I'm trying to map a texture on a cube;

Since my texture is not exactly fitting the correct orientation, I need to rotate it. The results are not as expected.

Setup description

I'm using the setup shown in the following pictures. I've set the projection mode to Box have the texture visible on all faces. Texture mode is set on Repeat to avoid undesired clamping (default value). What I'm trying to achieve is to have the planks horizontal instead of vertical on the front face (rotate around X axis). The rotation is applied in a Mapping Node.


The face I need is properly rotated, but the others get this blurry effect, which reminds me of the "Clamp" mode in OpenGL. Is this expected behavior ? How to solve this ?

**Additional note (edits) **

Both the cube and the material are simplified versions of the original problem. The meshes I have are more complex, a few thousands faces, and with complex shapes (such as switches or sockets outlets). Very few faces are not aligned with the world axes, and thus they can be ignored. The material needs to be applied on various shapes, so UV map can't be made manually. The purpose of this is to automatically create a diffuse map of each textured item, where every face with a similar direction/normal would have a similar rotation applied.

For simplificity sake, the cube seems to be a good sample

Original nodeRotated version


"I'm trying to map a texture to a cube"

Perhaps a simpler way of mapping a texture to a cube and have control of the orientation of the texture on each of the 6 faces is to use UV mapping?

Starting with the node setup you have already :

  1. In the Texture Coordinate node change to UV, and the Mapping node change to Point (and reset the rotation and scale to Zero).
  2. Drag open a new viewport and change Editor Type to UV Editor.
  3. 3D viewport > Edit Mode > select the cube, then U to open the UV Mapping menu and choose the Reset option. This will reset the UV's so that each face of the cube is mapped to the complete UV space. (Each face stacked one above the other).
  4. 3D Viewport > select the face that you would like to change the orientation of the texture.
  5. In the UV Viewport > select the face (if it is not already highlighted in orange then use the A key to select it) and rotate it 90° with R90.

enter image description here

Or you can probably find the answer here http://www.blenderinsight.com/beginners-guide-to-cycles-nodes-the-procedural-way/ Under the chapter titled Object (with no reference object) :)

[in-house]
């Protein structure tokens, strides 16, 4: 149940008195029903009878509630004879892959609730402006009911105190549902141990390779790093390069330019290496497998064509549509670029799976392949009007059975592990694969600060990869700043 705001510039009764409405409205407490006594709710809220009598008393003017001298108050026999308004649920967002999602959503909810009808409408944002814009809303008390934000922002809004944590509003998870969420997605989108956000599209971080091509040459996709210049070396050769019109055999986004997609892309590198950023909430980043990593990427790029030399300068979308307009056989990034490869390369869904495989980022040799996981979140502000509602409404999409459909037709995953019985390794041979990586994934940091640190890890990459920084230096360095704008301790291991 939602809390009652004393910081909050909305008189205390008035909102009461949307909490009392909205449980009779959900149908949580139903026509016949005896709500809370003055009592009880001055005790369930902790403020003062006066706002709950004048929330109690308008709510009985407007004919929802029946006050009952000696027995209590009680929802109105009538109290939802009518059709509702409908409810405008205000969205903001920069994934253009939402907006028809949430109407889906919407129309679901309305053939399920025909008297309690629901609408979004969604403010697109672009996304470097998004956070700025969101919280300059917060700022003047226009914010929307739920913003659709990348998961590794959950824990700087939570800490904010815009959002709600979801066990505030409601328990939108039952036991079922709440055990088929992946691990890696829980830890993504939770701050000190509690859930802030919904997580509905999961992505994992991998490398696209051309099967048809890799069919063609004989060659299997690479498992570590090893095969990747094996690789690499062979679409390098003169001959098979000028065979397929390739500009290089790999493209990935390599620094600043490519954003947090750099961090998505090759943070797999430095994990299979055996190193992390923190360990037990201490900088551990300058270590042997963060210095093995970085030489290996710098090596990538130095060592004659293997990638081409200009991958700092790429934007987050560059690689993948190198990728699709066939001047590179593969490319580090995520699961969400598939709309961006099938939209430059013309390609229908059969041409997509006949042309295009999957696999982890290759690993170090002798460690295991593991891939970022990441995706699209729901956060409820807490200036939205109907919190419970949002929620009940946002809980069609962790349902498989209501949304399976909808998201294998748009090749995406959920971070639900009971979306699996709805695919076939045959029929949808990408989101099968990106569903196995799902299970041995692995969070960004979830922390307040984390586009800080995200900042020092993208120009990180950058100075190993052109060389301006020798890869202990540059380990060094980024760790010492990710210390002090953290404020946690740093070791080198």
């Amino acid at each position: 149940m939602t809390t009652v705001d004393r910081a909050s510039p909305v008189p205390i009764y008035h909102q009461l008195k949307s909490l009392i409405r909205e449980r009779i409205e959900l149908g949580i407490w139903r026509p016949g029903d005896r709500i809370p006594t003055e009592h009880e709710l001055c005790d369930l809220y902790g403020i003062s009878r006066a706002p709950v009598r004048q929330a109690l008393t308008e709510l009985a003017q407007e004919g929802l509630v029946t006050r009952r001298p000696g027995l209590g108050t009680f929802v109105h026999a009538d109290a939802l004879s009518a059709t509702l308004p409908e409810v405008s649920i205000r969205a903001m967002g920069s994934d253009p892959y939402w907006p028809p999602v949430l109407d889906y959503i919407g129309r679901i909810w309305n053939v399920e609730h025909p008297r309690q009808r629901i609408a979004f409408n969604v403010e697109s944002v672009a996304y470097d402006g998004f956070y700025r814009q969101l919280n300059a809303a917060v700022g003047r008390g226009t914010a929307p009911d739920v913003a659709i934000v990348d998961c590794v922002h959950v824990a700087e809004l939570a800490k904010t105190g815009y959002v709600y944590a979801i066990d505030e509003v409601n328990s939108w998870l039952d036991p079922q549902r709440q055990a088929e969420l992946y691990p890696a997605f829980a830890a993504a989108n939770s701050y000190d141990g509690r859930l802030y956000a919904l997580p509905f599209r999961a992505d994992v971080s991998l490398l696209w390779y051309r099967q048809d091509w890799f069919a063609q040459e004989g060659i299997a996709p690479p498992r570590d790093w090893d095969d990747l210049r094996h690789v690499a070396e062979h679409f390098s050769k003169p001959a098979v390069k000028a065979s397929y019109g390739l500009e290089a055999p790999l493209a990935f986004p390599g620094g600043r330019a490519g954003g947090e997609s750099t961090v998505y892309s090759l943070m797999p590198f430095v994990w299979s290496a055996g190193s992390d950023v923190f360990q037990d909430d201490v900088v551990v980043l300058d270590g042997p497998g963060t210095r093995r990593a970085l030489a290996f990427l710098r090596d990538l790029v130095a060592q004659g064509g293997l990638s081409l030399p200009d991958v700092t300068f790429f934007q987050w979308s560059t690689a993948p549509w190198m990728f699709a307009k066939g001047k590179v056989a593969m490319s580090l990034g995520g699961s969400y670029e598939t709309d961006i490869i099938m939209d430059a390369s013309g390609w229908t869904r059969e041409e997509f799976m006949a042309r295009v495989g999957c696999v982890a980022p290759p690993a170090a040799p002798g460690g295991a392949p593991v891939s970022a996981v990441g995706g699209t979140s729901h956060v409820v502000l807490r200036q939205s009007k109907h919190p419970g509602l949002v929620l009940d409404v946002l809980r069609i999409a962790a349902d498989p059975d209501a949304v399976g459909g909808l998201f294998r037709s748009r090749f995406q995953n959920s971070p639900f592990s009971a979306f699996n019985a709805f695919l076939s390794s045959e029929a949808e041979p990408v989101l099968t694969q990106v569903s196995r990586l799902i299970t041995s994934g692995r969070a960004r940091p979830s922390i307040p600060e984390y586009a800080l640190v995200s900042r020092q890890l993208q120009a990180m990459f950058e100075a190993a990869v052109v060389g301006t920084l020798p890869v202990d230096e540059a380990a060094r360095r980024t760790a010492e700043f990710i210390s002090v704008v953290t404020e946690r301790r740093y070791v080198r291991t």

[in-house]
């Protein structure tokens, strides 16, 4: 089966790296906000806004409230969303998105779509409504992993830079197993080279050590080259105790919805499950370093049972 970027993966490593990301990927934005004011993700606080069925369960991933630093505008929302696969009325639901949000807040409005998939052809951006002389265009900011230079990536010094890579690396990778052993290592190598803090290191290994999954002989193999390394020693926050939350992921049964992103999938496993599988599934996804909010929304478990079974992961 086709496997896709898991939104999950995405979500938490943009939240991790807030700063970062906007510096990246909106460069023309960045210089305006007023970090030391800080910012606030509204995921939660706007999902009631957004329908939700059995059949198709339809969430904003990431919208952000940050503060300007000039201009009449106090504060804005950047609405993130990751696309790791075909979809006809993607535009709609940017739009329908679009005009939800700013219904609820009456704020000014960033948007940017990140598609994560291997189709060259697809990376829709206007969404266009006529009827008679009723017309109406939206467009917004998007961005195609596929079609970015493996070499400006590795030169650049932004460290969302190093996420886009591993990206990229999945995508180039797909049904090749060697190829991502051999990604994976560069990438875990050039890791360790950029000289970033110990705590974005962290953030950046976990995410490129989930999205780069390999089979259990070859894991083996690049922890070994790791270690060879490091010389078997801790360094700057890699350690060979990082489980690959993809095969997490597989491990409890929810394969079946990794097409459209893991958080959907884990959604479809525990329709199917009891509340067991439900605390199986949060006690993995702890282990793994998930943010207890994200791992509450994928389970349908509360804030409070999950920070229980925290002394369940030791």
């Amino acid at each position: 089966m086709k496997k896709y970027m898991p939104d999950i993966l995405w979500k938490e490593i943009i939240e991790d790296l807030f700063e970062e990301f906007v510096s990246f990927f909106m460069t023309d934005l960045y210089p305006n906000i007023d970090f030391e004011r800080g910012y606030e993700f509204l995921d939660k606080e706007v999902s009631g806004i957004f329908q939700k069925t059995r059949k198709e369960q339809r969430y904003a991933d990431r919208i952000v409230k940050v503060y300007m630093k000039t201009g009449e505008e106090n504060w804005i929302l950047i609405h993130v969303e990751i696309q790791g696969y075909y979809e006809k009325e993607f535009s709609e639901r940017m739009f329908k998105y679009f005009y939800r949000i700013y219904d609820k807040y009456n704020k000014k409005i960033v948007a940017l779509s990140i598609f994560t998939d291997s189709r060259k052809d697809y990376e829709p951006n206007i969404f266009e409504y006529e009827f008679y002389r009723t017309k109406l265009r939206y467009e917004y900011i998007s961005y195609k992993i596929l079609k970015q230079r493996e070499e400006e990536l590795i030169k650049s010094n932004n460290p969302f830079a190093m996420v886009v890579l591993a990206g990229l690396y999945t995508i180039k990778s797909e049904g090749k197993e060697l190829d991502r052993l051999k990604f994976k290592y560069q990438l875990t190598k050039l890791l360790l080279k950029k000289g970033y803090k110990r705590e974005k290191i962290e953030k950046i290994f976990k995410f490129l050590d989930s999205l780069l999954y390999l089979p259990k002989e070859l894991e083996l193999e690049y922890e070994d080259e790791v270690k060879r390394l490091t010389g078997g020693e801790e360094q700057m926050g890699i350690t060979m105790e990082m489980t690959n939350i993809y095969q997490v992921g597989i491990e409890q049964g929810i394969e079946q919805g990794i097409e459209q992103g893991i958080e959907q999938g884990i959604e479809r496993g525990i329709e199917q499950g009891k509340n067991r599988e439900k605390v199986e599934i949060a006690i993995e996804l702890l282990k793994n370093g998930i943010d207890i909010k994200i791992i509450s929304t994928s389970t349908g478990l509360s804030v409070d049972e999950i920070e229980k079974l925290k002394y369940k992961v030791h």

• $\begingroup$ Hello, thanks ! I should have mentionned that the cube example is just for the exercise; The real objects are actually more complex than that, and the material should be applied on many different shapes. I expect artefacts on faces which are non-orthogonal to the axes, but those are very rare in my samples; Hence the simplification of the question to the cube sample. I'm editing the question to clarify this, sorry. $\endgroup$
    – Antoine
    Jan 28 '20 at 7:55
  • 2
    $\begingroup$ Even better, UV's are the way to go @Antoine $\endgroup$
    – brockmann
    Jan 28 '20 at 9:23
  • $\begingroup$ @brockmann I'm not sure : I would need to edit thousands of faces, which doesn't seem to be practical. As a matter of fact, I don't want to rotate 1 single face, but every faces that are aligned with the corresponding axis. The choice of the box mapping reflects this. In "simple" situations though, I agree the UV would be the way to go $\endgroup$
    – Antoine
    Jan 28 '20 at 9:52
  • 2
    $\begingroup$ I'm sure about this. The only other option you have is tri-planar mapping: blender.stackexchange.com/a/164187/31447 @Antoine $\endgroup$
    – brockmann
    Jan 28 '20 at 10:37
  • 1
    $\begingroup$ The link you shared is just an extended version of my answer in my comment before @Antoine There is no heavy math to do, it's just the image texture node set to box, done. And again, depends on the case but for a cube you probably want UV's (and you already have it) so I'd accept this answer. However, if you have something different in mind and asking a question about something else it's not that fair for the other users trying to solve your issue. If tri-planar mapping is what you want, I going to search for a duplicate. Cool? $\endgroup$
    – brockmann
    Jan 29 '20 at 10:04

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